Red Faction: Guerrilla • Page 2

Smash things up like an angry guerrilla.

So realistic are the physics that Volition's artists frequently had to take the buildings they had created straight back to the drawing board. "When we first started, the artists didn't quite understand the process and they were putting 20 tons of concrete on top of, like, four little beams and they'd put it in the world and it would fall apart. We had to learn how to make real buildings." It enables all sorts of realistic tricks, like sabotaging a bridge to ambush a heavy convoy, which is where the other element of the game comes in (and the clue's in the title): guerrilla warfare.

The game takes place 50 years after the events depicted in the original Red Faction, in an environment that Cermak compares to the Wild West. The basic premise is that the nefarious Earth Defense Force (American spelling having taken over the world) is taking control of prices and minerals. You and your buddies are trying to get rid of them by making it expensive for them to stay on Mars, by destroying their possessions and interfering with their logistics. Which you do by using low-tech equipment and weaponry to sabotage and subvert before slinking back into the safety of the civilian population. "This is really about guerrilla warfare," states Cermak. "It's the key, it's the glue that ties together destruction and openworld environments."

To that end, the game world is full of ambient events that you can react to any way you like: apart from the key story missions, there are no "triggered missions". Instead, says Cermak, "There might be a raid over here, there might be hostages taken over there, a convoy coming through. You can just ignore all that and do what you want. You don't have to do any of it, but if you want to get involved, as a guerrilla you can go get involved."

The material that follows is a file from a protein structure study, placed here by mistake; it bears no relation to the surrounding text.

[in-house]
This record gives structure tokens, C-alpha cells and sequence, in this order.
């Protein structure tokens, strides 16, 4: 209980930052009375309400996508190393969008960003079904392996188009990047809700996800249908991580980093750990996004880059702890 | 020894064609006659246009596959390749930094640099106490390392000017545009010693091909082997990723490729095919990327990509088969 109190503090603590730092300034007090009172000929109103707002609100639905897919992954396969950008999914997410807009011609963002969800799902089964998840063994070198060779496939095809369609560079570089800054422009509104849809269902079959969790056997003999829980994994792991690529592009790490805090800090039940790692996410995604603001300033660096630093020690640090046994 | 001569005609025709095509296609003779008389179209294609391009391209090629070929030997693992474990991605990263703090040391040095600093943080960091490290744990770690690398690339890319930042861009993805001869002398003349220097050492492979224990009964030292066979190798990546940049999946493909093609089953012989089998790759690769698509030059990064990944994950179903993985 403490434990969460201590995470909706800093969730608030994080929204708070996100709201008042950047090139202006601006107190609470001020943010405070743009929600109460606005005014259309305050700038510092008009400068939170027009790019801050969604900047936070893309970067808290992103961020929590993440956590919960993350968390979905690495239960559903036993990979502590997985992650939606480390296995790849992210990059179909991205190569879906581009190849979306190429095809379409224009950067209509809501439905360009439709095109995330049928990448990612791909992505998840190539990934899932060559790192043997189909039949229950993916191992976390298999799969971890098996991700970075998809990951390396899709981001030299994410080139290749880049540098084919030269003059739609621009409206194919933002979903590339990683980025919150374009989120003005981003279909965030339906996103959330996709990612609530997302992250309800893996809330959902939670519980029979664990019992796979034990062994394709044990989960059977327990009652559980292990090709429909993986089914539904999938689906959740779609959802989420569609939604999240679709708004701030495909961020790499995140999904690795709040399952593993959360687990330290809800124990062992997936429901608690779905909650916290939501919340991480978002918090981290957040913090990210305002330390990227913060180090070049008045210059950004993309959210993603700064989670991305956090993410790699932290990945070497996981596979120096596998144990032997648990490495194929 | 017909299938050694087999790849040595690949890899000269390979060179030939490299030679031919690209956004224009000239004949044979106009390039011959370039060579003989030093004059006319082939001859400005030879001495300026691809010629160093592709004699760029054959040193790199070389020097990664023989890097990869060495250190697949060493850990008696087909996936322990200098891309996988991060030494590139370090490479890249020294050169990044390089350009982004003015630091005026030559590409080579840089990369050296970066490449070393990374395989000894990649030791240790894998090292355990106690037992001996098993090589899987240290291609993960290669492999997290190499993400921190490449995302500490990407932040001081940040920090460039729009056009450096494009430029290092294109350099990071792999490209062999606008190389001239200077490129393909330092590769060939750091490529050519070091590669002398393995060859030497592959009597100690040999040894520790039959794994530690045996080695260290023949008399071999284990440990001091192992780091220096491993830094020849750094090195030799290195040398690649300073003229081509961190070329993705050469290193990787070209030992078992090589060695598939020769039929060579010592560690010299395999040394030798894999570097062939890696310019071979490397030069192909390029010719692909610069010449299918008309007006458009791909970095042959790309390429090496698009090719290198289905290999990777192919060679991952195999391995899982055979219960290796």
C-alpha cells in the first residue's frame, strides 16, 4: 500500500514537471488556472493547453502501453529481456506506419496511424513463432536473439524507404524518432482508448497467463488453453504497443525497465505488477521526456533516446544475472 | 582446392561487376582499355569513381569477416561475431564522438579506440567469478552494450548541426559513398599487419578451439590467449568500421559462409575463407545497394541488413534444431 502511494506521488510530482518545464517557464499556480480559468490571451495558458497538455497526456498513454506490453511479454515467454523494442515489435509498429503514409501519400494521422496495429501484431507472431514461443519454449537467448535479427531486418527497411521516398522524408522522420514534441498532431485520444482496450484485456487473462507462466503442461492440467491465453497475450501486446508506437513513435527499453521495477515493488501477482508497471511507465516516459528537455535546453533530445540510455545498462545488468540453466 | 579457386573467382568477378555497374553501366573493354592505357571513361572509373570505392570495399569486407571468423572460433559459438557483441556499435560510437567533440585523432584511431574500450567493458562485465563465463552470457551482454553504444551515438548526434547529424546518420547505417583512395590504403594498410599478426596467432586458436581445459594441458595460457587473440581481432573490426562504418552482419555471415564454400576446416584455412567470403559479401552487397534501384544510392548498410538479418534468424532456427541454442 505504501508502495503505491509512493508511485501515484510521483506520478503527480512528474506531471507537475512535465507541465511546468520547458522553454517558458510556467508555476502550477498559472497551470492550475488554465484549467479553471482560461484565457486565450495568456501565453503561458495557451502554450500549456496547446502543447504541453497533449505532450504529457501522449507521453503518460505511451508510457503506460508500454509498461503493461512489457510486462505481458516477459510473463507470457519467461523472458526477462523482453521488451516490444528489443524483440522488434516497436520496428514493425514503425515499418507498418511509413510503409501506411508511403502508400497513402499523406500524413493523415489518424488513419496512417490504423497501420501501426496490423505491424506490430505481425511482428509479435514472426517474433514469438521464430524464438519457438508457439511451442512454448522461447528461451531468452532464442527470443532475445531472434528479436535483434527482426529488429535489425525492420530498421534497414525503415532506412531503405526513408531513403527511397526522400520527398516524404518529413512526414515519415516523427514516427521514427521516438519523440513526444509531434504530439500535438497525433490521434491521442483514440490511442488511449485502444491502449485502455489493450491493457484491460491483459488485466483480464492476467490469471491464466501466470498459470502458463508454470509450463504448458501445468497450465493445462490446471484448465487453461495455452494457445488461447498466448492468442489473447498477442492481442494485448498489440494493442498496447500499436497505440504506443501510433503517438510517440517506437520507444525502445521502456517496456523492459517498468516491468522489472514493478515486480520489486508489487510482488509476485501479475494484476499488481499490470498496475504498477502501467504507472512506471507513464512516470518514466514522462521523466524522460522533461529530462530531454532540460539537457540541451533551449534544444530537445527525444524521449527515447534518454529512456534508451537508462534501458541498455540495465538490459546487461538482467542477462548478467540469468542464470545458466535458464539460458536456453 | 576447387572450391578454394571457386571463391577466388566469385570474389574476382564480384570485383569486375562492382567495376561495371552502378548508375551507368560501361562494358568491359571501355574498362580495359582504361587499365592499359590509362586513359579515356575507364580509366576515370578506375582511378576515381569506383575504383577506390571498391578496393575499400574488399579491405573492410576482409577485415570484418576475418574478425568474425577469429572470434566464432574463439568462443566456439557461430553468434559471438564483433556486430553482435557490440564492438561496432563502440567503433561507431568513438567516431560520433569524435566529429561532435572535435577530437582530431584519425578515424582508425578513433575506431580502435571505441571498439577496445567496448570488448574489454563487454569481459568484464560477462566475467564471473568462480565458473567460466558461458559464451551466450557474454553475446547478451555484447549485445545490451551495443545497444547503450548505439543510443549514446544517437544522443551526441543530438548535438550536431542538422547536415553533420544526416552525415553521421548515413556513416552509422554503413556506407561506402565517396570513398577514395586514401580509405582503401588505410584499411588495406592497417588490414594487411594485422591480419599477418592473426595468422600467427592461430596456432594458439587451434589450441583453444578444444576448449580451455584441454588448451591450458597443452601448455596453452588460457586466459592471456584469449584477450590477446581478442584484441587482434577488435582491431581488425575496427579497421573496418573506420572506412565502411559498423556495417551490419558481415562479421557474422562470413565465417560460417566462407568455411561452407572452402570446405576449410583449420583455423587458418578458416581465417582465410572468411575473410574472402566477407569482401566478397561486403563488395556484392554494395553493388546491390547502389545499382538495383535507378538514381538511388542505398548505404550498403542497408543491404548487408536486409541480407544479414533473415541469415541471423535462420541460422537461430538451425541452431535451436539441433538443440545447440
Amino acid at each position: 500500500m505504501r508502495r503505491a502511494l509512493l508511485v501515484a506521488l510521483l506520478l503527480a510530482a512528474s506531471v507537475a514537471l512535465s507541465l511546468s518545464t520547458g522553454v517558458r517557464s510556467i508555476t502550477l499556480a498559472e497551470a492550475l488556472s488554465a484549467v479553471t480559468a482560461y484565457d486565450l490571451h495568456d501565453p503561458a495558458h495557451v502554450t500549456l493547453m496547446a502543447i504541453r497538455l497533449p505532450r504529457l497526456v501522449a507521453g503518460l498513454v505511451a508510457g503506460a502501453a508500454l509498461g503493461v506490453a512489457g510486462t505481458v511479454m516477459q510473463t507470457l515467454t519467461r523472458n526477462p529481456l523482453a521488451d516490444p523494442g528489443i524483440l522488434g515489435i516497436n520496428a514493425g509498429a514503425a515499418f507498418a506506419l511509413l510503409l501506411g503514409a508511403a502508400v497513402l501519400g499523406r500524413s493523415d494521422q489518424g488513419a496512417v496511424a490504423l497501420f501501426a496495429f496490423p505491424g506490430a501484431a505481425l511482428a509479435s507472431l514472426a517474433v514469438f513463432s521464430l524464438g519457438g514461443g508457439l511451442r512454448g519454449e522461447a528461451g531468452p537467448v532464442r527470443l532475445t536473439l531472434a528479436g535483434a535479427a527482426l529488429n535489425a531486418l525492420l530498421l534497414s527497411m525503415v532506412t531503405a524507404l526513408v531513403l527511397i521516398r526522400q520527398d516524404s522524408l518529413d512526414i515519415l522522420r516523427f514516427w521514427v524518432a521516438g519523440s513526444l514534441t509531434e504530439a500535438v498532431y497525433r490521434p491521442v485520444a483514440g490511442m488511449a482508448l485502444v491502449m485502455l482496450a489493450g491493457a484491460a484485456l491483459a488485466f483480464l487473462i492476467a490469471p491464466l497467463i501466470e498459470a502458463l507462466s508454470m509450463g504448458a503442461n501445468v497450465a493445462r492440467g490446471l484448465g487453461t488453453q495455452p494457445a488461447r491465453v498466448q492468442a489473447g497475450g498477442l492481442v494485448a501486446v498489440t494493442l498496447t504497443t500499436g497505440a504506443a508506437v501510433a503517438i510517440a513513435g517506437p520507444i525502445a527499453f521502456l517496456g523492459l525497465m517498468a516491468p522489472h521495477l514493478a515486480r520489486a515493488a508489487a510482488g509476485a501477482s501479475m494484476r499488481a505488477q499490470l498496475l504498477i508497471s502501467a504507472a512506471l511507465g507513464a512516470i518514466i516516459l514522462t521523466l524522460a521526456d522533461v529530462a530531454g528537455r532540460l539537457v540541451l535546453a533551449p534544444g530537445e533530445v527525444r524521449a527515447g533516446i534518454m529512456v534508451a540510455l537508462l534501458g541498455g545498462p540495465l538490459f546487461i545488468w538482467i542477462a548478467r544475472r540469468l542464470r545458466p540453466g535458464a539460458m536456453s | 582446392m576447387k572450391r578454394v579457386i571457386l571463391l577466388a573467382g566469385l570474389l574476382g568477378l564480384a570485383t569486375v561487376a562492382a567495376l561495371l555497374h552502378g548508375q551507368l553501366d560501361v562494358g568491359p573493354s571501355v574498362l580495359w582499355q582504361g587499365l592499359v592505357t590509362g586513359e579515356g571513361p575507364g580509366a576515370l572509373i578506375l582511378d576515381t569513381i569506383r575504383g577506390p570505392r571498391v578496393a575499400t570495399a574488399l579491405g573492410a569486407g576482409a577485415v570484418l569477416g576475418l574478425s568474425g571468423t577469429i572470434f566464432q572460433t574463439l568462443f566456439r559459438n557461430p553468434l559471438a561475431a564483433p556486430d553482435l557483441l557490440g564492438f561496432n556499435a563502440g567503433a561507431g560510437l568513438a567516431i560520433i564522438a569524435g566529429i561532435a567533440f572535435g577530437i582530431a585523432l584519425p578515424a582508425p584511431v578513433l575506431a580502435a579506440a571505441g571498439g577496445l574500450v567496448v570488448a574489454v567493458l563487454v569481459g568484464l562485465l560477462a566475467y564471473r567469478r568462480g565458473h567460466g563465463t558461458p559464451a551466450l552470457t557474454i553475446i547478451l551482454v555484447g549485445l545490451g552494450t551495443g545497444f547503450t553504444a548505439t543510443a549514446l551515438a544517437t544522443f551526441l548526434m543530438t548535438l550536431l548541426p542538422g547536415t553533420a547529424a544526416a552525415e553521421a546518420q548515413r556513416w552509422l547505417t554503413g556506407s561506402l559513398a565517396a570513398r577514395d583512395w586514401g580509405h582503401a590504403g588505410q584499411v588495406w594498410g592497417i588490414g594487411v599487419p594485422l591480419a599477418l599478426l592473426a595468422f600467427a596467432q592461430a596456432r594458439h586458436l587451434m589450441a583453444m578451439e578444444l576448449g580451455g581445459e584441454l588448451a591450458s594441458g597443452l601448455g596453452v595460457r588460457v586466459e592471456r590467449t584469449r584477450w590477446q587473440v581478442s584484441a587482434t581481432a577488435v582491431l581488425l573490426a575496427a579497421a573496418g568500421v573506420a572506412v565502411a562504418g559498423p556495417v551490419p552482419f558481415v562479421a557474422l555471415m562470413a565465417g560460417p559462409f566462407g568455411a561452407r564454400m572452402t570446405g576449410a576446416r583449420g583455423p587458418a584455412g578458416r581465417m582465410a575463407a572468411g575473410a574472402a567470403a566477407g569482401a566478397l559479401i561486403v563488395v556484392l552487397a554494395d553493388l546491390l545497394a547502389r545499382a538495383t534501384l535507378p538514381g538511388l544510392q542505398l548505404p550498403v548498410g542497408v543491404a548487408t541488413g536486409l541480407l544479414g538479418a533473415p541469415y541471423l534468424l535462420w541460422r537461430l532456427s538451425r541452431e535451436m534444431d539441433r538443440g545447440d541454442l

The dusty surface of Mars supports various different architectural styles, from the posh luxury of the EDF's metropolitan areas to the shanty aesthetic of the frontier mining towns.

If you do get involved, your persistent aim is to lower EDF morale by killing their people and destroying their structures, in order to take over sectors of the world. "And it is a world," says Cermak. "It's not a city." Indeed it's three to four times the size of the city in Saint's Row 2, and as you take over it, piece by piece, you'll receive assistance from other miners depending on the state of their morale, and key objectives will be highlighted for you (though you can, of course, take them out whenever you like). There's multiplayer too, in which all this destruction changes the world every time you play (requiring would-be campers to be a bit cleverer), and specific modes revolve entirely around this destruction aspect.

So it's all impressive stuff. Except, it's hard to shake off the feeling that, ten minutes after playing it, everyone will just take these new levels of realism for granted, and wonder why it hasn't been done before. Which probably says more about gamers than Volition's new game. Still, fingers crossed that they get the game design as right as they so clearly and spectacularly have with all the destruction.

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